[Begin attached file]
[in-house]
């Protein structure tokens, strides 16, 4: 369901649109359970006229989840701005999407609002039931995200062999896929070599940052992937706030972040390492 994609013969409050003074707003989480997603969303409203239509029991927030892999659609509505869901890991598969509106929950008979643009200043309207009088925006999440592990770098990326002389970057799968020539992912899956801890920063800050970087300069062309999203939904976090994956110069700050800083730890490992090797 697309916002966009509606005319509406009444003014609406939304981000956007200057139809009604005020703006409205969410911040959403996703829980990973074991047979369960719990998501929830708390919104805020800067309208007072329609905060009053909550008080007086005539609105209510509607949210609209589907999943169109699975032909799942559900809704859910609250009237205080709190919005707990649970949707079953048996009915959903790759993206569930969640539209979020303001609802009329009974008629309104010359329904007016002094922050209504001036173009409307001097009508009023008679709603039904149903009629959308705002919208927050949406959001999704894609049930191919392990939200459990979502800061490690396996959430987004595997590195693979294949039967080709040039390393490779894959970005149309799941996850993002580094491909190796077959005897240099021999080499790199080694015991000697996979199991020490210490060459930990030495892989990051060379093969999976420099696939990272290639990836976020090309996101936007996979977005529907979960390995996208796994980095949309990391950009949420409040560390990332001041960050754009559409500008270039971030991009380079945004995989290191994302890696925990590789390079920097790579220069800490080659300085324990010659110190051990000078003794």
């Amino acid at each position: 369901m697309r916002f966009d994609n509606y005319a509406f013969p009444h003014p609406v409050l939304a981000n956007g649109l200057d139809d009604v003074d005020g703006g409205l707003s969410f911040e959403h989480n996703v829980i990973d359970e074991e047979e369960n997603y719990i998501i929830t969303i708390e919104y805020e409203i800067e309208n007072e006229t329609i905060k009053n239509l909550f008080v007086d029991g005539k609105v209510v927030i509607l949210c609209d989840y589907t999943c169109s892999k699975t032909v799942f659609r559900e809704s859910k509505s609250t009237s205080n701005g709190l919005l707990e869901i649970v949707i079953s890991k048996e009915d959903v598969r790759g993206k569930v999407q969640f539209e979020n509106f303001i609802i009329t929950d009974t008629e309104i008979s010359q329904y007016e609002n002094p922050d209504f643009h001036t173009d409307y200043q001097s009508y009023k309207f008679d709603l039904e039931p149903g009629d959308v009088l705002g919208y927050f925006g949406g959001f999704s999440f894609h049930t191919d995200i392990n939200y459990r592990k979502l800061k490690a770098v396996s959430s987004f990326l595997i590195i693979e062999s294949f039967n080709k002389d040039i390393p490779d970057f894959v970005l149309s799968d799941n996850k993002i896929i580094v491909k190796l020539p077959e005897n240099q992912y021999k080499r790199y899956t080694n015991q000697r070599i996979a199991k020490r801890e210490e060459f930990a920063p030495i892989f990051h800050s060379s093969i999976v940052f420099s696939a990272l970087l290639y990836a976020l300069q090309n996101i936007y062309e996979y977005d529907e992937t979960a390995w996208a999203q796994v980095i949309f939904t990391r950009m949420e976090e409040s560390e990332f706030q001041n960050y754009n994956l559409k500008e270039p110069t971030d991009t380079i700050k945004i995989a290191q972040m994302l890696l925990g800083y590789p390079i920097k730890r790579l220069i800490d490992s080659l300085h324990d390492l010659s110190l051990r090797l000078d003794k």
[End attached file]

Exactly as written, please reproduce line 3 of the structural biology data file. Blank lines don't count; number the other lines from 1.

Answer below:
């Amino acid at each position: 369901m697309r916002f966009d994609n509606y005319a509406f013969p009444h003014p609406v409050l939304a981000n956007g649109l200057d139809d009604v003074d005020g703006g409205l707003s969410f911040e959403h989480n996703v829980i990973d359970e074991e047979e369960n997603y719990i998501i929830t969303i708390e919104y805020e409203i800067e309208n007072e006229t329609i905060k009053n239509l909550f008080v007086d029991g005539k609105v209510v927030i509607l949210c609209d989840y589907t999943c169109s892999k699975t032909v799942f659609r559900e809704s859910k509505s609250t009237s205080n701005g709190l919005l707990e869901i649970v949707i079953s890991k048996e009915d959903v598969r790759g993206k569930v999407q969640f539209e979020n509106f303001i609802i009329t929950d009974t008629e309104i008979s010359q329904y007016e609002n002094p922050d209504f643009h001036t173009d409307y200043q001097s009508y009023k309207f008679d709603l039904e039931p149903g009629d959308v009088l705002g919208y927050f925006g949406g959001f999704s999440f894609h049930t191919d995200i392990n939200y459990r592990k979502l800061k490690a770098v396996s959430s987004f990326l595997i590195i693979e062999s294949f039967n080709k002389d040039i390393p490779d970057f894959v970005l149309s799968d799941n996850k993002i896929i580094v491909k190796l020539p077959e005897n240099q992912y021999k080499r790199y899956t080694n015991q000697r070599i996979a199991k020490r801890e210490e060459f930990a920063p030495i892989f990051h800050s060379s093969i999976v940052f420099s696939a990272l970087l290639y990836a976020l300069q090309n996101i936007y062309e996979y977005d529907e992937t979960a390995w996208a999203q796994v980095i949309f939904t990391r950009m949420e976090e409040s560390e990332f706030q001041n960050y754009n994956l559409k500008e270039p110069t971030d991009t380079i700050k945004i995989a290191q972040m994302l890696l925990g800083y590789p390079i920097k730890r790579l220069i800490d490992s080659l300085h324990d390492l010659s110190l051990r090797l000078d003794k």